Moulvi Ansari or Mohammad Abbas Ansari belongs to the influential Ansari family of Srinagar. Perhaps it was because of his strong family background that it did not take him long to enter politics.

But initially his political objective was to unite various sects of Muslims and to work for the social and economic welfare of the people of occupied Kashmir. Born on August 17, 1936, Ansari is the ex-chairman of the APHC and has frequently called for an end to violence in the occupied territory.

Ansari has a strong academic background. After completing his undergraduate studies from Lucknow (India), he travelled to Najaf (Iraq) to pursue higher education in Arabic literature, philosophy, Islamic economics and political science.

Furthermore, Ansari is considered by many as a moderate religious leader. Quite contrary to the opinion of most of the other leaders of the APHC for a United States-led mediation on the Kashmir dispute, Ansari has openly voiced his opposition to the idea.

He is a firm believer that “India, Pakistan and the Kashmiris could resolve the issue without the help of outsiders”.

Professor Abdul Ghani Bhat

The Kashmiri resistance’s maverick and hard talker, Bhat has been regarded less a politician and more a people’s man. He speaks in simple, awami words, often dismissive about being politically correct.

Nonetheless, he is sharp in his observations and his one-line remarks hit home. Al Jazeera has termed him “a master of body language”.

Time and again, Bhat has proved himself to be an unconventional leader. He has never shied away from criticising his Hurriyat colleagues when needed, emphasising that “sincerity of purpose is not enough, a leader should have brains too”.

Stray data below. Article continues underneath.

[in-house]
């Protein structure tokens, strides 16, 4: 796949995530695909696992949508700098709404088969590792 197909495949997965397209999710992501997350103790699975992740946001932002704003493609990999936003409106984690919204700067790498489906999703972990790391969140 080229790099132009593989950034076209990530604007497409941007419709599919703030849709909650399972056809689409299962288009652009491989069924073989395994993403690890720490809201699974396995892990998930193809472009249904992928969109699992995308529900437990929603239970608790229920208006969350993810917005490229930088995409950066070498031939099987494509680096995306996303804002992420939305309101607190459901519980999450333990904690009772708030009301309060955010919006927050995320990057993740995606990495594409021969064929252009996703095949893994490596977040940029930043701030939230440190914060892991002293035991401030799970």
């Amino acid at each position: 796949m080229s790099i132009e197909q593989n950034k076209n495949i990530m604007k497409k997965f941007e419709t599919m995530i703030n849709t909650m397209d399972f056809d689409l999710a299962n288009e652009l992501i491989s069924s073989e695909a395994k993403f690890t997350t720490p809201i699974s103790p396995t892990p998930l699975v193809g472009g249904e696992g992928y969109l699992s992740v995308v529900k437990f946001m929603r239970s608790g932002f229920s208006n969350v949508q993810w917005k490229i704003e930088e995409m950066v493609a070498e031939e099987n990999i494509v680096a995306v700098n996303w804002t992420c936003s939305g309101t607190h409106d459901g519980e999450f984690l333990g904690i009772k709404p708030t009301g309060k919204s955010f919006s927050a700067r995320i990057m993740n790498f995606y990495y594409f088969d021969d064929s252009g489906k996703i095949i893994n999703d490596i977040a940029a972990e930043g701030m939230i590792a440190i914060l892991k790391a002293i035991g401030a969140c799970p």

Bhat is staunchly pro-Pakistan and a supporter of Kashmir’s accession to Pakistan. He believes that “religious bonds are stronger than ethnic character”.

In an interview to Al Jazeera in 2003, Bhat said, “Kashmiri Hindus and Sikhs never supported Kashmir’s struggle – a glaring example of how strongly religion binds people.”

Abdul Ghani Lone

A lawyer from Aligarh Muslim University, Lone entered politics as a Congress member in the State Assembly in 1967.

Eleven years later, he formed the Jammu and Kashmir People’s Conference that strived to restore internal autonomy in the occupied territory.

He was assassinated in May 2002 under unexplained circumstances.

Sheikh Abdul Aziz

A strong advocate of the Kashmiri right to self-determination, Aziz, born in 1952 in a district close to Srinagar, was a key leader of the APHC.

He was the chairman of the Jammu Kashmir People’s League and his rise from being a militant commander to a pro-freedom politician was something that gave him influence. Aziz was known for openly demanding Kashmir’s accession to Pakistan, for which he served many jail terms.

Not many know that Aziz wasn’t a Kashmiri by birth. His ancestors had migrated from Arab lands to Kashmir. Aziz was killed in 2008 by Indian paramilitary forces during a protest call, Muzaffarabad chalo, against the economic blockade of the occupied Kashmir valley by India.

According to independent reports, he was one of those leading the protest from Sopore towards the Line of Control (LoC) with Pakistan when occupation forces charged on the protesters.

Aziz was critically injured as a result of the Indian assault and later succumbed to his injuries.

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Editorial Team
The Editorial team of Bol Narratives